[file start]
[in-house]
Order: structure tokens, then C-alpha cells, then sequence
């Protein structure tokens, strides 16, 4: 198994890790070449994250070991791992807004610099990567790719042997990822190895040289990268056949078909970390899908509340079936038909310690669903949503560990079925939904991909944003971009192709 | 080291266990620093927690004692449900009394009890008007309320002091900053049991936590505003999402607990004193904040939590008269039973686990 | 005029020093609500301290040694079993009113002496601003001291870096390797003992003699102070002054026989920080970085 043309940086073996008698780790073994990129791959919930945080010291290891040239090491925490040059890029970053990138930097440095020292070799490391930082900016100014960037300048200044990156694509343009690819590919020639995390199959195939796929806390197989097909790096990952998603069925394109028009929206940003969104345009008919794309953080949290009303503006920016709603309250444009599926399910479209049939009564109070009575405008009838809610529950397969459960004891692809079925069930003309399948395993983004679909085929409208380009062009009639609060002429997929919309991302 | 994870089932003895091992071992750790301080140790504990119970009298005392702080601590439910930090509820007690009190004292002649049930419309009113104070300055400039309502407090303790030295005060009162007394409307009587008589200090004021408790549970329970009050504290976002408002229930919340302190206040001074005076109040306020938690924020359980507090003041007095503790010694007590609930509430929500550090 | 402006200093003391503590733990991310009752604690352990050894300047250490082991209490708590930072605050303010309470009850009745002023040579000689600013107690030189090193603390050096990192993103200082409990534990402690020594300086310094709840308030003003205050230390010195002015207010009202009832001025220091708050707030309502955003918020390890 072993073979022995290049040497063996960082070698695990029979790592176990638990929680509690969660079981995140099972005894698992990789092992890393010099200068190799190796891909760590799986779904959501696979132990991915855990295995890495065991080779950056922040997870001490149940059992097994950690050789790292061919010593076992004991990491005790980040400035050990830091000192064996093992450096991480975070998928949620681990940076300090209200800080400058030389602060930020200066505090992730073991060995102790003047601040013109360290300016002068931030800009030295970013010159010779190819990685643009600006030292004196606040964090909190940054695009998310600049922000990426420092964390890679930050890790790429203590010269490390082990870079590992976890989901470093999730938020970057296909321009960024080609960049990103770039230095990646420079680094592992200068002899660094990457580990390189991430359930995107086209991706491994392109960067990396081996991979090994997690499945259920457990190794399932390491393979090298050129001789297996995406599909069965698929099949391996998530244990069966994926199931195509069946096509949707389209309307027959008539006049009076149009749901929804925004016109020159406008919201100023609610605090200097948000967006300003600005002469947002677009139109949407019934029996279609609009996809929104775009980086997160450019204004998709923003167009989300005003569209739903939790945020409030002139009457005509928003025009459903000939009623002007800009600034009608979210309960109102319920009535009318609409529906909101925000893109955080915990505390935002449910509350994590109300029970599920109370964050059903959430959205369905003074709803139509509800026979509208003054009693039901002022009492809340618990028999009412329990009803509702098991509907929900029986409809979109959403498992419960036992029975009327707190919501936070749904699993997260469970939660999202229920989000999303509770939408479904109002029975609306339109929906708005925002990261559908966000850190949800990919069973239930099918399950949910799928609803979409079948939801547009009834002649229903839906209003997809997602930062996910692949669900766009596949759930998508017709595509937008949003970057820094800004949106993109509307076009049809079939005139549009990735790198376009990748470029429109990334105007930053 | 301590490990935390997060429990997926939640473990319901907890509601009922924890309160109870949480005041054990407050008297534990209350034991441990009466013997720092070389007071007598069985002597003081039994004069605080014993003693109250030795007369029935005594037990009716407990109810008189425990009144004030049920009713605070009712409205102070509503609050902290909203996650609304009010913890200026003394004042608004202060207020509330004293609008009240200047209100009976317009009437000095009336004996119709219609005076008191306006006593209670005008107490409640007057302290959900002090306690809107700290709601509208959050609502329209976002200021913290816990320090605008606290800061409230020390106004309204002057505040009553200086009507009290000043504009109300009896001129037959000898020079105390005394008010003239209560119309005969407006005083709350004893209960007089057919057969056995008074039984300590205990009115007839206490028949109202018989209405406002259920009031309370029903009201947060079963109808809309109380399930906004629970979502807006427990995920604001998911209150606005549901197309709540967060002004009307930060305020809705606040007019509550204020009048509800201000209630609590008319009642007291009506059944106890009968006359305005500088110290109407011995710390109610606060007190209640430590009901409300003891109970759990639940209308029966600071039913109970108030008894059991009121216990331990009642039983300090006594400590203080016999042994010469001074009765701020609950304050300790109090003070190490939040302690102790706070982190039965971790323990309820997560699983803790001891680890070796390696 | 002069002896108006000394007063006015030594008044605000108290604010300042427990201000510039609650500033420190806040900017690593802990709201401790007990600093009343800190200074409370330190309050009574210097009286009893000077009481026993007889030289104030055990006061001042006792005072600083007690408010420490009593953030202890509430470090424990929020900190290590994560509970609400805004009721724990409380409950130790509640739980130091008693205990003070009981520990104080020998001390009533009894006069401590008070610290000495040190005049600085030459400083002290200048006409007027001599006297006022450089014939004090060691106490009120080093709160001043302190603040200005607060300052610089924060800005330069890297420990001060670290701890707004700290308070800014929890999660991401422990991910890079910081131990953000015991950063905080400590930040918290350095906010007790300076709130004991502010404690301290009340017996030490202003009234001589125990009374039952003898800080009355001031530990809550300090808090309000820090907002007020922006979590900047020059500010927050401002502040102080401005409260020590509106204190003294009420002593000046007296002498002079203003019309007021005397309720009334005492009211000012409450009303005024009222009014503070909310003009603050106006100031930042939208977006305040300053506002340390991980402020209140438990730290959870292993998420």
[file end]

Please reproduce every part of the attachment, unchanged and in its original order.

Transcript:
[in-house]
Order: structure tokens, then C-alpha cells, then sequence
């Protein structure tokens, strides 16, 4: 198994890790070449994250070991791992807004610099990567790719042997990822190895040289990268056949078909970390899908509340079936038909310690669903949503560990079925939904991909944003971009192709 | 080291266990620093927690004692449900009394009890008007309320002091900053049991936590505003999402607990004193904040939590008269039973686990 | 005029020093609500301290040694079993009113002496601003001291870096390797003992003699102070002054026989920080970085 043309940086073996008698780790073994990129791959919930945080010291290891040239090491925490040059890029970053990138930097440095020292070799490391930082900016100014960037300048200044990156694509343009690819590919020639995390199959195939796929806390197989097909790096990952998603069925394109028009929206940003969104345009008919794309953080949290009303503006920016709603309250444009599926399910479209049939009564109070009575405008009838809610529950397969459960004891692809079925069930003309399948395993983004679909085929409208380009062009009639609060002429997929919309991302 | 994870089932003895091992071992750790301080140790504990119970009298005392702080601590439910930090509820007690009190004292002649049930419309009113104070300055400039309502407090303790030295005060009162007394409307009587008589200090004021408790549970329970009050504290976002408002229930919340302190206040001074005076109040306020938690924020359980507090003041007095503790010694007590609930509430929500550090 | 402006200093003391503590733990991310009752604690352990050894300047250490082991209490708590930072605050303010309470009850009745002023040579000689600013107690030189090193603390050096990192993103200082409990534990402690020594300086310094709840308030003003205050230390010195002015207010009202009832001025220091708050707030309502955003918020390890 072993073979022995290049040497063996960082070698695990029979790592176990638990929680509690969660079981995140099972005894698992990789092992890393010099200068190799190796891909760590799986779904959501696979132990991915855990295995890495065991080779950056922040997870001490149940059992097994950690050789790292061919010593076992004991990491005790980040400035050990830091000192064996093992450096991480975070998928949620681990940076300090209200800080400058030389602060930020200066505090992730073991060995102790003047601040013109360290300016002068931030800009030295970013010159010779190819990685643009600006030292004196606040964090909190940054695009998310600049922000990426420092964390890679930050890790790429203590010269490390082990870079590992976890989901470093999730938020970057296909321009960024080609960049990103770039230095990646420079680094592992200068002899660094990457580990390189991430359930995107086209991706491994392109960067990396081996991979090994997690499945259920457990190794399932390491393979090298050129001789297996995406599909069965698929099949391996998530244990069966994926199931195509069946096509949707389209309307027959008539006049009076149009749901929804925004016109020159406008919201100023609610605090200097948000967006300003600005002469947002677009139109949407019934029996279609609009996809929104775009980086997160450019204004998709923003167009989300005003569209739903939790945020409030002139009457005509928003025009459903000939009623002007800009600034009608979210309960109102319920009535009318609409529906909101925000893109955080915990505390935002449910509350994590109300029970599920109370964050059903959430959205369905003074709803139509509800026979509208003054009693039901002022009492809340618990028999009412329990009803509702098991509907929900029986409809979109959403498992419960036992029975009327707190919501936070749904699993997260469970939660999202229920989000999303509770939408479904109002029975609306339109929906708005925002990261559908966000850190949800990919069973239930099918399950949910799928609803979409079948939801547009009834002649229903839906209003997809997602930062996910692949669900766009596949759930998508017709595509937008949003970057820094800004949106993109509307076009049809079939005139549009990735790198376009990748470029429109990334105007930053 | 301590490990935390997060429990997926939640473990319901907890509601009922924890309160109870949480005041054990407050008297534990209350034991441990009466013997720092070389007071007598069985002597003081039994004069605080014993003693109250030795007369029935005594037990009716407990109810008189425990009144004030049920009713605070009712409205102070509503609050902290909203996650609304009010913890200026003394004042608004202060207020509330004293609008009240200047209100009976317009009437000095009336004996119709219609005076008191306006006593209670005008107490409640007057302290959900002090306690809107700290709601509208959050609502329209976002200021913290816990320090605008606290800061409230020390106004309204002057505040009553200086009507009290000043504009109300009896001129037959000898020079105390005394008010003239209560119309005969407006005083709350004893209960007089057919057969056995008074039984300590205990009115007839206490028949109202018989209405406002259920009031309370029903009201947060079963109808809309109380399930906004629970979502807006427990995920604001998911209150606005549901197309709540967060002004009307930060305020809705606040007019509550204020009048509800201000209630609590008319009642007291009506059944106890009968006359305005500088110290109407011995710390109610606060007190209640430590009901409300003891109970759990639940209308029966600071039913109970108030008894059991009121216990331990009642039983300090006594400590203080016999042994010469001074009765701020609950304050300790109090003070190490939040302690102790706070982190039965971790323990309820997560699983803790001891680890070796390696 | 002069002896108006000394007063006015030594008044605000108290604010300042427990201000510039609650500033420190806040900017690593802990709201401790007990600093009343800190200074409370330190309050009574210097009286009893000077009481026993007889030289104030055990006061001042006792005072600083007690408010420490009593953030202890509430470090424990929020900190290590994560509970609400805004009721724990409380409950130790509640739980130091008693205990003070009981520990104080020998001390009533009894006069401590008070610290000495040190005049600085030459400083002290200048006409007027001599006297006022450089014939004090060691106490009120080093709160001043302190603040200005607060300052610089924060800005330069890297420990001060670290701890707004700290308070800014929890999660991401422990991910890079910081131990953000015991950063905080400590930040918290350095906010007790300076709130004991502010404690301290009340017996030490202003009234001589125990009374039952003898800080009355001031530990809550300090808090309000820090907002007020922006979590900047020059500010927050401002502040102080401005409260020590509106204190003294009420002593000046007296002498002079203003019309007021005397309720009334005492009211000012409450009303005024009222009014503070909310003009603050106006100031930042939208977006305040300053506002340390991980402020209140438990730290959870292993998420």